Keywords:  Guillain-Barré syndrome; Zika; congenital; congenital Zika syndrome; microcephaly; neurological
  19. Med J Islam Repub Iran. 2020 ;34 169
      Pakistan has recently been overwhelmed by extreme torrential rains, with its most populous city of Karachi experiencing its worst floods in almost a century. Poor flood control and water disposal facilities have led to an immense risk of another dengue outbreak, with multiple cases being reported recently. The enormous accumulation of stagnant water in urban areas is a major source of mosquito breeding and transmission. Historical data has shown the correlation between the number of dengue cases and average rainfall in the region. The monsoon rains have pounded at a time where health authorities are battling to contain the Coronavirus (COVID-19) pandemic. There is a need to implement centralized dengue control strategies to undertake large scale water drainage, sanitation, and disinfection drives in disaster-stricken areas alongside public health awareness programs to combat the after-effects of this natural calamity.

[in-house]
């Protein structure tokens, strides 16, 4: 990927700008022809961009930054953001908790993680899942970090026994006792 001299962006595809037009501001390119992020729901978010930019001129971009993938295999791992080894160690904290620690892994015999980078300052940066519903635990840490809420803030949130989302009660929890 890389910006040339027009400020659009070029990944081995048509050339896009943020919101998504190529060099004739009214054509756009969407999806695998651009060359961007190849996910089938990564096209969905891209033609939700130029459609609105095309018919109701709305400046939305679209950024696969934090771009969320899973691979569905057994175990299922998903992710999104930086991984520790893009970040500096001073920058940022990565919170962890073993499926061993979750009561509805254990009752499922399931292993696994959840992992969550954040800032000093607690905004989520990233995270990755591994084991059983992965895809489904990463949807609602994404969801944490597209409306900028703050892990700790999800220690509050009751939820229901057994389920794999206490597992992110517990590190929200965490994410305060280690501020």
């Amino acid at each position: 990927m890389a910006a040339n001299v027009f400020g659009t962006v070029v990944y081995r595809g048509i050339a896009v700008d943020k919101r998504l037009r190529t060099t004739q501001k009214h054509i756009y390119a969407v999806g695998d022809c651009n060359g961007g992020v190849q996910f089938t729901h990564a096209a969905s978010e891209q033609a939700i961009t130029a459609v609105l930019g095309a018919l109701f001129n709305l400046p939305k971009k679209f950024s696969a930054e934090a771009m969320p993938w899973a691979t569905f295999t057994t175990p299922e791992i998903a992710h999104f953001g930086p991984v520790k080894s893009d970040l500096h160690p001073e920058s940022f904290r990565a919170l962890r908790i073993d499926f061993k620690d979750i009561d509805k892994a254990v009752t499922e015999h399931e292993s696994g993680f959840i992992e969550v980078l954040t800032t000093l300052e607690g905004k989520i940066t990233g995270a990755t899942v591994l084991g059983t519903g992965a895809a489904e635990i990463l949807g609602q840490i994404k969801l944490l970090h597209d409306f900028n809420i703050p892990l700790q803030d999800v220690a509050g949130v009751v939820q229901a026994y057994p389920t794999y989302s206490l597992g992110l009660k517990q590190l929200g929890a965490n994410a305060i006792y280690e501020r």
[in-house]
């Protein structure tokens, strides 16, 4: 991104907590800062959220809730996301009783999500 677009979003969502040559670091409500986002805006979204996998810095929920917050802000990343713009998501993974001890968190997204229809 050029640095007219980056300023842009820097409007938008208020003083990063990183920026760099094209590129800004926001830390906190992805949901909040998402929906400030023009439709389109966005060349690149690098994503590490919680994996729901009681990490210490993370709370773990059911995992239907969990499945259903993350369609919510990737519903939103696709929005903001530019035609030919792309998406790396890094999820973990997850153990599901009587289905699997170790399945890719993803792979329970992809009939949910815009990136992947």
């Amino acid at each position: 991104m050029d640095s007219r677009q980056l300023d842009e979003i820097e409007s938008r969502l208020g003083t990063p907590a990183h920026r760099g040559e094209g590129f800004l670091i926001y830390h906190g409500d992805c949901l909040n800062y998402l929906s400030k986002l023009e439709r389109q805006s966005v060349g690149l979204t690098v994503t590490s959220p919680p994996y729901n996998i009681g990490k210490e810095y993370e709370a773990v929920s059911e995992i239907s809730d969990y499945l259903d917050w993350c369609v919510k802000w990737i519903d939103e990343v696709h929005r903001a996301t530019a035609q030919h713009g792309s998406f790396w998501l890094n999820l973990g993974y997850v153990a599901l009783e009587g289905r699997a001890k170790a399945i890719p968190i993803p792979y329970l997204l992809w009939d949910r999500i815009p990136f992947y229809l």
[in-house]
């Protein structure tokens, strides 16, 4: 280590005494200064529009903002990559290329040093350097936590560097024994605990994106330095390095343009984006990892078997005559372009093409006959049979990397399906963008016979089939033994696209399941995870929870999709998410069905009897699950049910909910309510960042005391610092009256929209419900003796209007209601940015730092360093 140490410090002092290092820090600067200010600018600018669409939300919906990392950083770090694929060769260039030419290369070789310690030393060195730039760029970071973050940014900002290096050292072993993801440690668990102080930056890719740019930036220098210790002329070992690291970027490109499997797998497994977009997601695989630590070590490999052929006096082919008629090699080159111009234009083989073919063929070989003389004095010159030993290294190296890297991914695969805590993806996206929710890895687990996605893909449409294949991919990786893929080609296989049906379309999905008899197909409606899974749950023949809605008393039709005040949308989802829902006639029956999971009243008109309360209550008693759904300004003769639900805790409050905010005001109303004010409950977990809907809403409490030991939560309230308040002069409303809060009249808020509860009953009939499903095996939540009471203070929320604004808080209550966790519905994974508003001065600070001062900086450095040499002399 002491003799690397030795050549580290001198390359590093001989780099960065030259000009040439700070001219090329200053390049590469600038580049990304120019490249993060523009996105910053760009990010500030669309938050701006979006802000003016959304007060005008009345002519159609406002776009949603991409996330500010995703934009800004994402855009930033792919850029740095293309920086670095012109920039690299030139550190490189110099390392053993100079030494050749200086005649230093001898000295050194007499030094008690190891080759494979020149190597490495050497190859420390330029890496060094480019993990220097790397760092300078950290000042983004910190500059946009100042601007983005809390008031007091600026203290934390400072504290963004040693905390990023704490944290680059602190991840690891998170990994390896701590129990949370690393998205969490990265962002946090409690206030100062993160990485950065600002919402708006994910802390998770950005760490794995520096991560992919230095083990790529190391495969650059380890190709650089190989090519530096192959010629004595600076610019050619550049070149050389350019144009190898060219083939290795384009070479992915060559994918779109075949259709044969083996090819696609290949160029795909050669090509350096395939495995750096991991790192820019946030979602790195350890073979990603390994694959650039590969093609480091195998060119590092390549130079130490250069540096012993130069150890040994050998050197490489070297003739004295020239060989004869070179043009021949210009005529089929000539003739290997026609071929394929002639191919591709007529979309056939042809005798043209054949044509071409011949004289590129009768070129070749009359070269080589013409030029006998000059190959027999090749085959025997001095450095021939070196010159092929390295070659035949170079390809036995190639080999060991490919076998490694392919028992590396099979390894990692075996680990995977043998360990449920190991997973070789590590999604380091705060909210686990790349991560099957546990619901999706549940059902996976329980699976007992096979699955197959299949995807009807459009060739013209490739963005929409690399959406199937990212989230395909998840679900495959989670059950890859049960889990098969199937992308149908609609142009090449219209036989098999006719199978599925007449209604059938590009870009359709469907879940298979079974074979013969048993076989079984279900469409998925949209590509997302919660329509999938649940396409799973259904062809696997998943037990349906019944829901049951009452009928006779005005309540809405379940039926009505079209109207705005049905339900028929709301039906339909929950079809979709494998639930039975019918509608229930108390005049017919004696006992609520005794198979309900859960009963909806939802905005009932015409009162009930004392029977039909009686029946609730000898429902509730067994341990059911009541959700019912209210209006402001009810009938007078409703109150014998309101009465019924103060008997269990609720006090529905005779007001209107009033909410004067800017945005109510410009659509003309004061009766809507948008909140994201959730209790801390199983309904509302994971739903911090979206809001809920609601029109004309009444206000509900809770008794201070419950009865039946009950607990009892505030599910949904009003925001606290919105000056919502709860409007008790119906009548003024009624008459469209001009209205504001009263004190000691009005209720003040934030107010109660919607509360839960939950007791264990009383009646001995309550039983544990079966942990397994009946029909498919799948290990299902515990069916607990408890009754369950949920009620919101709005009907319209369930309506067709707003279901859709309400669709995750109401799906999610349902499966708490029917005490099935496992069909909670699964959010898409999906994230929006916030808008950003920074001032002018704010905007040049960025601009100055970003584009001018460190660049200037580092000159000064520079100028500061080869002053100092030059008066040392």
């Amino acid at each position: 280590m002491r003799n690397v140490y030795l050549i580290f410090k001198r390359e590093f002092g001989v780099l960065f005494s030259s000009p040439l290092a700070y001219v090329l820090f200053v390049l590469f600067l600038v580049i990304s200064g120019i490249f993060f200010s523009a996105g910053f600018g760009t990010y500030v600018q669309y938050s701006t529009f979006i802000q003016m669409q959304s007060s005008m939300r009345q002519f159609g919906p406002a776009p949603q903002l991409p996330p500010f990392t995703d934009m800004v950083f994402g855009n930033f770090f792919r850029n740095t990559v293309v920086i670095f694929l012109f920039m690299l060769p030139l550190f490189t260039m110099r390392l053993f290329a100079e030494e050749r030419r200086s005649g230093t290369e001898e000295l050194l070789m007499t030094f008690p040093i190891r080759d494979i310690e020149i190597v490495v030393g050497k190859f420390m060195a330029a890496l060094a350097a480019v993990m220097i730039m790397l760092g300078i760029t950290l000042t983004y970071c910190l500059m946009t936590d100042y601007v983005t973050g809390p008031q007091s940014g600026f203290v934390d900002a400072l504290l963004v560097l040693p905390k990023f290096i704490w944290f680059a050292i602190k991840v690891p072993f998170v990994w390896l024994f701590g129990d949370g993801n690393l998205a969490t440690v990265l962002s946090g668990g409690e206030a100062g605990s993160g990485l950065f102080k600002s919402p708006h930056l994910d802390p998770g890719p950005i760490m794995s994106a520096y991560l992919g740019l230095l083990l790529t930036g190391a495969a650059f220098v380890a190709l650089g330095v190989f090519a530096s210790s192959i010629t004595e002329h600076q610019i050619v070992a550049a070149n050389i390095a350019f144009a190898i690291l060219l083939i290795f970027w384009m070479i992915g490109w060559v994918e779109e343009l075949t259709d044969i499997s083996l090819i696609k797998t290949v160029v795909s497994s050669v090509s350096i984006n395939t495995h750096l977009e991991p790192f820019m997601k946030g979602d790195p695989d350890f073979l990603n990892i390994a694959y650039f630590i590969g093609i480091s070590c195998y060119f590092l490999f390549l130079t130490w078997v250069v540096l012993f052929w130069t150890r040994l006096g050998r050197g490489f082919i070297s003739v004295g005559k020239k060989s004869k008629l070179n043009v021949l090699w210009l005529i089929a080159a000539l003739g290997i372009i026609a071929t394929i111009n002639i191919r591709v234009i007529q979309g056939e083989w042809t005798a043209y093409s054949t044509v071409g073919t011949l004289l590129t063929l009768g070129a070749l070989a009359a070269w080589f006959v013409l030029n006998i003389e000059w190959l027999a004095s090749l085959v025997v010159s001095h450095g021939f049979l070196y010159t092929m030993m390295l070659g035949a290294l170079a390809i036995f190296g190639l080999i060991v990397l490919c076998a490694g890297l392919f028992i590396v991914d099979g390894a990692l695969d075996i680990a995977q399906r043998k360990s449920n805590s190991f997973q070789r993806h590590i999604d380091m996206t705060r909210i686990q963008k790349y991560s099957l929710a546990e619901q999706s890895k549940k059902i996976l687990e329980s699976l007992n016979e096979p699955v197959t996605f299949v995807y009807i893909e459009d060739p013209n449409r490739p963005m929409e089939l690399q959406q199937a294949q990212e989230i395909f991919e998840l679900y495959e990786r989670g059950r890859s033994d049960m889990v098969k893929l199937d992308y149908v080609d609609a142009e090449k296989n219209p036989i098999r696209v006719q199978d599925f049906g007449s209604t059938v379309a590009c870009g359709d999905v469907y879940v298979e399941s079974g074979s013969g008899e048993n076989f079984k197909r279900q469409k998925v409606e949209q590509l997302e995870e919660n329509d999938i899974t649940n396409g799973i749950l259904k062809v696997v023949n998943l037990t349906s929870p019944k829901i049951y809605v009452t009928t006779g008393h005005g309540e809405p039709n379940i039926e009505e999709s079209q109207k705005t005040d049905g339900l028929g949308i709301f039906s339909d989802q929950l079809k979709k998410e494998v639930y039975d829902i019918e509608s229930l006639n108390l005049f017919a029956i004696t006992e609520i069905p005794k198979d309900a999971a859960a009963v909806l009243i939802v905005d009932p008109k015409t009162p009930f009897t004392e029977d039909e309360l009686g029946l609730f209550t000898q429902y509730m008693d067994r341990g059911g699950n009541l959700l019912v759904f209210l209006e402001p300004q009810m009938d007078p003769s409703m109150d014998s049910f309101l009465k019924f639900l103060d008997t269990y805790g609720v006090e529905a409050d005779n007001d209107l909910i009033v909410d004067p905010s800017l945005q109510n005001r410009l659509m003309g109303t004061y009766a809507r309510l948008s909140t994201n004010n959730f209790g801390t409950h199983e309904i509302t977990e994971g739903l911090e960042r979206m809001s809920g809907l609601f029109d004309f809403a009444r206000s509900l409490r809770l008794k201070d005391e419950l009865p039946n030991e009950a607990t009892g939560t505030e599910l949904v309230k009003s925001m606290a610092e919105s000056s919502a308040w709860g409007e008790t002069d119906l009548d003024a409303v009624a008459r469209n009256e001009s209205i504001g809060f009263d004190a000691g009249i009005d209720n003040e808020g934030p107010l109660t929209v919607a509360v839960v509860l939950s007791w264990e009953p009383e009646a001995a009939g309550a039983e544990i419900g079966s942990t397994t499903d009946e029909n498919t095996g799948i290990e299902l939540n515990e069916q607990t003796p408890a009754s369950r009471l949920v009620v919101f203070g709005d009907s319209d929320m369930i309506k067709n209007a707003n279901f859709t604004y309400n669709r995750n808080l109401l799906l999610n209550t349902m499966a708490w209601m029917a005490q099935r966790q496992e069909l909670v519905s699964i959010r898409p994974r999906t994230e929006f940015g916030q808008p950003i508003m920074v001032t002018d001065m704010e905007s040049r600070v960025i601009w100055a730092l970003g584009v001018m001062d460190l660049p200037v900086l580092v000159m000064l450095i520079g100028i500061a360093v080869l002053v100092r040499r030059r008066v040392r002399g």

Keywords:  COVID-19; Dengue; Floods; Pakistan; Rain
  20. J Infect Dis. 2021 Apr 02. pii: jiab173. [Epub ahead of print]